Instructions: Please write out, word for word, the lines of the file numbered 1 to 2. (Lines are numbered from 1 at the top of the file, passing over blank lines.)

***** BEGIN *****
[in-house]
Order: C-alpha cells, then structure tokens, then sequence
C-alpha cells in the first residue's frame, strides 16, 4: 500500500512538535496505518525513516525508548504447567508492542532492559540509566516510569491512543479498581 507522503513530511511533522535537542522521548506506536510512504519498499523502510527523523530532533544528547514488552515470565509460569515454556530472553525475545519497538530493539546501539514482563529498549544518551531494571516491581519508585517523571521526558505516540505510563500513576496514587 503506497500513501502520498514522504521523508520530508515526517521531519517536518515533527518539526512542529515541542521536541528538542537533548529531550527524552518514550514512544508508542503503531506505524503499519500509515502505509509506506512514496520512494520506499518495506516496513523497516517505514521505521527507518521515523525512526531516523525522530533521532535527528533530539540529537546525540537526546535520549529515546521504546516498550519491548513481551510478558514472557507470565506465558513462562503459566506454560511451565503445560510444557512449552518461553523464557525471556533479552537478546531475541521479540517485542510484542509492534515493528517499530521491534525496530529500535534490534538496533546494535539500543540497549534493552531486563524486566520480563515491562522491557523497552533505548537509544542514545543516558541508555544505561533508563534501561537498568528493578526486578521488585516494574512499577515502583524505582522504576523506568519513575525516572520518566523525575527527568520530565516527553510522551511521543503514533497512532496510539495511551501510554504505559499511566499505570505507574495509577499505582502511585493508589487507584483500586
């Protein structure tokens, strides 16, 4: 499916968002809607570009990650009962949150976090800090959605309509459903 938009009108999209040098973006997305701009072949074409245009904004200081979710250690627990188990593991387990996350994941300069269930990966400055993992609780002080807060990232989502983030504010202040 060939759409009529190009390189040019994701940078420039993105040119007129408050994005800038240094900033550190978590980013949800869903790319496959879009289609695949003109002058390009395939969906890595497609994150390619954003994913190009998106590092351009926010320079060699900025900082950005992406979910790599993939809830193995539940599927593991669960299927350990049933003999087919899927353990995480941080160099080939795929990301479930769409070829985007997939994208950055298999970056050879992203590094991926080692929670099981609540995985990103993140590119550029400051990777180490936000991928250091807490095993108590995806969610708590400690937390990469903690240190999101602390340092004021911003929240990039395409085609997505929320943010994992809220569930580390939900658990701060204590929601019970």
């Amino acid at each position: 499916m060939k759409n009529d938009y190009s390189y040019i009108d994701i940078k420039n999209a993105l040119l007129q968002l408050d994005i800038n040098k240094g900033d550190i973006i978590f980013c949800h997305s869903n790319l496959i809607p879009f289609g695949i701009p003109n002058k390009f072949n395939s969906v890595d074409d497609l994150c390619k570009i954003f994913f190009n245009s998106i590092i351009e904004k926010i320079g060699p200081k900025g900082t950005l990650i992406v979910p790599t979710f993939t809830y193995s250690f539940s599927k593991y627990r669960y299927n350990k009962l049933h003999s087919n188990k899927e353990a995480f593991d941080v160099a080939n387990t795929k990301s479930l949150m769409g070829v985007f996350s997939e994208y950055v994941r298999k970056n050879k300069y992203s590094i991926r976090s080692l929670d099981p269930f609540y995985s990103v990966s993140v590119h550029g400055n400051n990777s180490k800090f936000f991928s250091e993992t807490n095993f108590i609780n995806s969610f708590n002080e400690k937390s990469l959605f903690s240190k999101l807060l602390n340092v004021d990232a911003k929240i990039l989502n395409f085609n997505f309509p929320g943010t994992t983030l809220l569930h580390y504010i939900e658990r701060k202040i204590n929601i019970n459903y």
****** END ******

[in-house]
Order: C-alpha cells, then structure tokens, then sequence